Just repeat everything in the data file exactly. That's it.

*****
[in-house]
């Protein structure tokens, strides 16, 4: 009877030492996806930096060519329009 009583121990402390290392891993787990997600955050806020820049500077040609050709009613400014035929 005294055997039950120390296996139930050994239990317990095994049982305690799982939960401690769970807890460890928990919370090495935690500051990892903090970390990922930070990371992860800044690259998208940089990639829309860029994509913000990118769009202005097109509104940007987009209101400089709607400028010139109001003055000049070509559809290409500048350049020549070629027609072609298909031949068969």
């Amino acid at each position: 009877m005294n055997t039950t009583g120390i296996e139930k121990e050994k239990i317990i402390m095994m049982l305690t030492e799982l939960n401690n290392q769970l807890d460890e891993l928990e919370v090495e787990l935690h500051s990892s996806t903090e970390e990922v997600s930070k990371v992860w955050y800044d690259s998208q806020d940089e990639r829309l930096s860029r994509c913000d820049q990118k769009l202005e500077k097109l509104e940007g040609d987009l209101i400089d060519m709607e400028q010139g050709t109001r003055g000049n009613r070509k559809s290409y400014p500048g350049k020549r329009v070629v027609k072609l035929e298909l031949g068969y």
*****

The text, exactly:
[in-house]
């Protein structure tokens, strides 16, 4: 009877030492996806930096060519329009 009583121990402390290392891993787990997600955050806020820049500077040609050709009613400014035929 005294055997039950120390296996139930050994239990317990095994049982305690799982939960401690769970807890460890928990919370090495935690500051990892903090970390990922930070990371992860800044690259998208940089990639829309860029994509913000990118769009202005097109509104940007987009209101400089709607400028010139109001003055000049070509559809290409500048350049020549070629027609072609298909031949068969």
């Amino acid at each position: 009877m005294n055997t039950t009583g120390i296996e139930k121990e050994k239990i317990i402390m095994m049982l305690t030492e799982l939960n401690n290392q769970l807890d460890e891993l928990e919370v090495e787990l935690h500051s990892s996806t903090e970390e990922v997600s930070k990371v992860w955050y800044d690259s998208q806020d940089e990639r829309l930096s860029r994509c913000d820049q990118k769009l202005e500077k097109l509104e940007g040609d987009l209101i400089d060519m709607e400028q010139g050709t109001r003055g000049n009613r070509k559809s290409y400014p500048g350049k020549r329009v070629v027609k072609l035929e298909l031949g068969y």